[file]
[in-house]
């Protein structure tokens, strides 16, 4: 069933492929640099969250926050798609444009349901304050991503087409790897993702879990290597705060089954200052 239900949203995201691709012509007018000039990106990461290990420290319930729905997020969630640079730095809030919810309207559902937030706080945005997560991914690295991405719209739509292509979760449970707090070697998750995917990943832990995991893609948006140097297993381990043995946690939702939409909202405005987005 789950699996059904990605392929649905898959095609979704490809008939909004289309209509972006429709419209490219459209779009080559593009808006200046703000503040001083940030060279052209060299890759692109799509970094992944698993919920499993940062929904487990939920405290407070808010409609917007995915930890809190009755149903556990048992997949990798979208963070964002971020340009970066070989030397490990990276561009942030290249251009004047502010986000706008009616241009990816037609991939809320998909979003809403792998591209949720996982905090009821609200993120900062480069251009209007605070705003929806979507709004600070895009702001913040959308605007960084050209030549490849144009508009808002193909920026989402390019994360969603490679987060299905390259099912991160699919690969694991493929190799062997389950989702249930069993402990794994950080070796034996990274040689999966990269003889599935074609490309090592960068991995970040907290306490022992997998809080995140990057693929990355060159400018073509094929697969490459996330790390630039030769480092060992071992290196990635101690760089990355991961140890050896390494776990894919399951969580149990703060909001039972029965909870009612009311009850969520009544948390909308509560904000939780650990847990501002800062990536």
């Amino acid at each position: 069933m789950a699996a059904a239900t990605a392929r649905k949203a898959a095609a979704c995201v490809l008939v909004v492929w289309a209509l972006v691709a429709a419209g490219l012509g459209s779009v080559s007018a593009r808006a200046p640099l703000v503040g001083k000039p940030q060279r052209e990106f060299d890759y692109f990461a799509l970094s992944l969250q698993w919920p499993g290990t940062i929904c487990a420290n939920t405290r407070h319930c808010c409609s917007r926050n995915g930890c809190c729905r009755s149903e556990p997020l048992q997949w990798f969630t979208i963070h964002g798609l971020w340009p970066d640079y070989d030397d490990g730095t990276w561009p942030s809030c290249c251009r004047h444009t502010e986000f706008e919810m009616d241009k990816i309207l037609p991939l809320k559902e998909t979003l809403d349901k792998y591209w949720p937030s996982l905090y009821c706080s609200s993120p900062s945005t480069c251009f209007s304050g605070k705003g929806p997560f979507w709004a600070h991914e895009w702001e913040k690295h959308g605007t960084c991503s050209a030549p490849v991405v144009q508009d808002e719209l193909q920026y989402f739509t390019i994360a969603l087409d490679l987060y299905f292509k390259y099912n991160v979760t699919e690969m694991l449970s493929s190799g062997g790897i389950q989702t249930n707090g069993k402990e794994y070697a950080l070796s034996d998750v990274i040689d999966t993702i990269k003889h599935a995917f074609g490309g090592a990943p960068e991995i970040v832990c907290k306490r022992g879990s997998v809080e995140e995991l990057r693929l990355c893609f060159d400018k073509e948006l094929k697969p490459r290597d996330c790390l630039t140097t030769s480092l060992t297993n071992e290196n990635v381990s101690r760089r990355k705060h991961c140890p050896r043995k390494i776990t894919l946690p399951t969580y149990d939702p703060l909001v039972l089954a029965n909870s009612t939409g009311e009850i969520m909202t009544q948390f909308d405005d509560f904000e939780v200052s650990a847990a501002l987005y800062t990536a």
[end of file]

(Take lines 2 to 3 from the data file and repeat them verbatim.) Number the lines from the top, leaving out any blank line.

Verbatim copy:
């Protein structure tokens, strides 16, 4: 069933492929640099969250926050798609444009349901304050991503087409790897993702879990290597705060089954200052 239900949203995201691709012509007018000039990106990461290990420290319930729905997020969630640079730095809030919810309207559902937030706080945005997560991914690295991405719209739509292509979760449970707090070697998750995917990943832990995991893609948006140097297993381990043995946690939702939409909202405005987005 789950699996059904990605392929649905898959095609979704490809008939909004289309209509972006429709419209490219459209779009080559593009808006200046703000503040001083940030060279052209060299890759692109799509970094992944698993919920499993940062929904487990939920405290407070808010409609917007995915930890809190009755149903556990048992997949990798979208963070964002971020340009970066070989030397490990990276561009942030290249251009004047502010986000706008009616241009990816037609991939809320998909979003809403792998591209949720996982905090009821609200993120900062480069251009209007605070705003929806979507709004600070895009702001913040959308605007960084050209030549490849144009508009808002193909920026989402390019994360969603490679987060299905390259099912991160699919690969694991493929190799062997389950989702249930069993402990794994950080070796034996990274040689999966990269003889599935074609490309090592960068991995970040907290306490022992997998809080995140990057693929990355060159400018073509094929697969490459996330790390630039030769480092060992071992290196990635101690760089990355991961140890050896390494776990894919399951969580149990703060909001039972029965909870009612009311009850969520009544948390909308509560904000939780650990847990501002800062990536």
């Amino acid at each position: 069933m789950a699996a059904a239900t990605a392929r649905k949203a898959a095609a979704c995201v490809l008939v909004v492929w289309a209509l972006v691709a429709a419209g490219l012509g459209s779009v080559s007018a593009r808006a200046p640099l703000v503040g001083k000039p940030q060279r052209e990106f060299d890759y692109f990461a799509l970094s992944l969250q698993w919920p499993g290990t940062i929904c487990a420290n939920t405290r407070h319930c808010c409609s917007r926050n995915g930890c809190c729905r009755s149903e556990p997020l048992q997949w990798f969630t979208i963070h964002g798609l971020w340009p970066d640079y070989d030397d490990g730095t990276w561009p942030s809030c290249c251009r004047h444009t502010e986000f706008e919810m009616d241009k990816i309207l037609p991939l809320k559902e998909t979003l809403d349901k792998y591209w949720p937030s996982l905090y009821c706080s609200s993120p900062s945005t480069c251009f209007s304050g605070k705003g929806p997560f979507w709004a600070h991914e895009w702001e913040k690295h959308g605007t960084c991503s050209a030549p490849v991405v144009q508009d808002e719209l193909q920026y989402f739509t390019i994360a969603l087409d490679l987060y299905f292509k390259y099912n991160v979760t699919e690969m694991l449970s493929s190799g062997g790897i389950q989702t249930n707090g069993k402990e794994y070697a950080l070796s034996d998750v990274i040689d999966t993702i990269k003889h599935a995917f074609g490309g090592a990943p960068e991995i970040v832990c907290k306490r022992g879990s997998v809080e995140e995991l990057r693929l990355c893609f060159d400018k073509e948006l094929k697969p490459r290597d996330c790390l630039t140097t030769s480092l060992t297993n071992e290196n990635v381990s101690r760089r990355k705060h991961c140890p050896r043995k390494i776990t894919l946690p399951t969580y149990d939702p703060l909001v039972l089954a029965n909870s009612t939409g009311e009850i969520m909202t009544q948390f909308d405005d509560f904000e939780v200052s650990a847990a501002l987005y800062t990536a």